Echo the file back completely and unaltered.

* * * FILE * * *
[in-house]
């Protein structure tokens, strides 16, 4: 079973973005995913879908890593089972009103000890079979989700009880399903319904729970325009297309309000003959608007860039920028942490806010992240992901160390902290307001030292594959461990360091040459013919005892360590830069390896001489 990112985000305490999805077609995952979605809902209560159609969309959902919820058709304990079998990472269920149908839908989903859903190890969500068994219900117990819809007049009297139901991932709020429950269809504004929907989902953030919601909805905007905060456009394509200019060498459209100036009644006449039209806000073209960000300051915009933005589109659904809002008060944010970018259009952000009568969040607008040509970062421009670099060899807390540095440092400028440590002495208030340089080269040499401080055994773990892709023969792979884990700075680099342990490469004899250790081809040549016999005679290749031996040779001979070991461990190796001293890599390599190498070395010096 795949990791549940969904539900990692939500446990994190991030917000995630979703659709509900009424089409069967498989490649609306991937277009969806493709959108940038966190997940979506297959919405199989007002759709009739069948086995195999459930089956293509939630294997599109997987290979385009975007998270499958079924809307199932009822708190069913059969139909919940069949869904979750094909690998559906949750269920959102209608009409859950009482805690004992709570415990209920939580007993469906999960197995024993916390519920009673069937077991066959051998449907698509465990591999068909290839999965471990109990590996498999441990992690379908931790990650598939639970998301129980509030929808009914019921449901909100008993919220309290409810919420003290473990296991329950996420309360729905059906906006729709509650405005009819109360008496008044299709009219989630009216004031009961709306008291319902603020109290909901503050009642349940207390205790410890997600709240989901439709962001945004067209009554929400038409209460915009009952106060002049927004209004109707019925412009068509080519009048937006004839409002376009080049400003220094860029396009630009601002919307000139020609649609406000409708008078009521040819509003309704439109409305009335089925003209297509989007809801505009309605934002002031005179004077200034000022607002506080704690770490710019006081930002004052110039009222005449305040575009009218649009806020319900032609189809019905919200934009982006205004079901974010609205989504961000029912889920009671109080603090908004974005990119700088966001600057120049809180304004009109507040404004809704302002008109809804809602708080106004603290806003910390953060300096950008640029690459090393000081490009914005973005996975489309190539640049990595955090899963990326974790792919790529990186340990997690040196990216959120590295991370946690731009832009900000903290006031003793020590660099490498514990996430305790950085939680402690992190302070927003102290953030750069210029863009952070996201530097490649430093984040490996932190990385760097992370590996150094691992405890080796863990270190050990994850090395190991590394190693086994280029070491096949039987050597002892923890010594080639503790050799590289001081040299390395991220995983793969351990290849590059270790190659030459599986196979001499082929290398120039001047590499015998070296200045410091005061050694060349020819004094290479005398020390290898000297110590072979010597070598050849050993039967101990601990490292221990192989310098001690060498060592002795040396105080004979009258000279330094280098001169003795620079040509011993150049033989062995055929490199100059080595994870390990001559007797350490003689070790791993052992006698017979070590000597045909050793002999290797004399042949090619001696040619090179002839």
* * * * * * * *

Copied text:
[in-house]
């Protein structure tokens, strides 16, 4: 079973973005995913879908890593089972009103000890079979989700009880399903319904729970325009297309309000003959608007860039920028942490806010992240992901160390902290307001030292594959461990360091040459013919005892360590830069390896001489 990112985000305490999805077609995952979605809902209560159609969309959902919820058709304990079998990472269920149908839908989903859903190890969500068994219900117990819809007049009297139901991932709020429950269809504004929907989902953030919601909805905007905060456009394509200019060498459209100036009644006449039209806000073209960000300051915009933005589109659904809002008060944010970018259009952000009568969040607008040509970062421009670099060899807390540095440092400028440590002495208030340089080269040499401080055994773990892709023969792979884990700075680099342990490469004899250790081809040549016999005679290749031996040779001979070991461990190796001293890599390599190498070395010096 795949990791549940969904539900990692939500446990994190991030917000995630979703659709509900009424089409069967498989490649609306991937277009969806493709959108940038966190997940979506297959919405199989007002759709009739069948086995195999459930089956293509939630294997599109997987290979385009975007998270499958079924809307199932009822708190069913059969139909919940069949869904979750094909690998559906949750269920959102209608009409859950009482805690004992709570415990209920939580007993469906999960197995024993916390519920009673069937077991066959051998449907698509465990591999068909290839999965471990109990590996498999441990992690379908931790990650598939639970998301129980509030929808009914019921449901909100008993919220309290409810919420003290473990296991329950996420309360729905059906906006729709509650405005009819109360008496008044299709009219989630009216004031009961709306008291319902603020109290909901503050009642349940207390205790410890997600709240989901439709962001945004067209009554929400038409209460915009009952106060002049927004209004109707019925412009068509080519009048937006004839409002376009080049400003220094860029396009630009601002919307000139020609649609406000409708008078009521040819509003309704439109409305009335089925003209297509989007809801505009309605934002002031005179004077200034000022607002506080704690770490710019006081930002004052110039009222005449305040575009009218649009806020319900032609189809019905919200934009982006205004079901974010609205989504961000029912889920009671109080603090908004974005990119700088966001600057120049809180304004009109507040404004809704302002008109809804809602708080106004603290806003910390953060300096950008640029690459090393000081490009914005973005996975489309190539640049990595955090899963990326974790792919790529990186340990997690040196990216959120590295991370946690731009832009900000903290006031003793020590660099490498514990996430305790950085939680402690992190302070927003102290953030750069210029863009952070996201530097490649430093984040490996932190990385760097992370590996150094691992405890080796863990270190050990994850090395190991590394190693086994280029070491096949039987050597002892923890010594080639503790050799590289001081040299390395991220995983793969351990290849590059270790190659030459599986196979001499082929290398120039001047590499015998070296200045410091005061050694060349020819004094290479005398020390290898000297110590072979010597070598050849050993039967101990601990490292221990192989310098001690060498060592002795040396105080004979009258000279330094280098001169003795620079040509011993150049033989062995055929490199100059080595994870390990001559007797350490003689070790791993052992006698017979070590000597045909050793002999290797004399042949090619001696040619090179002839």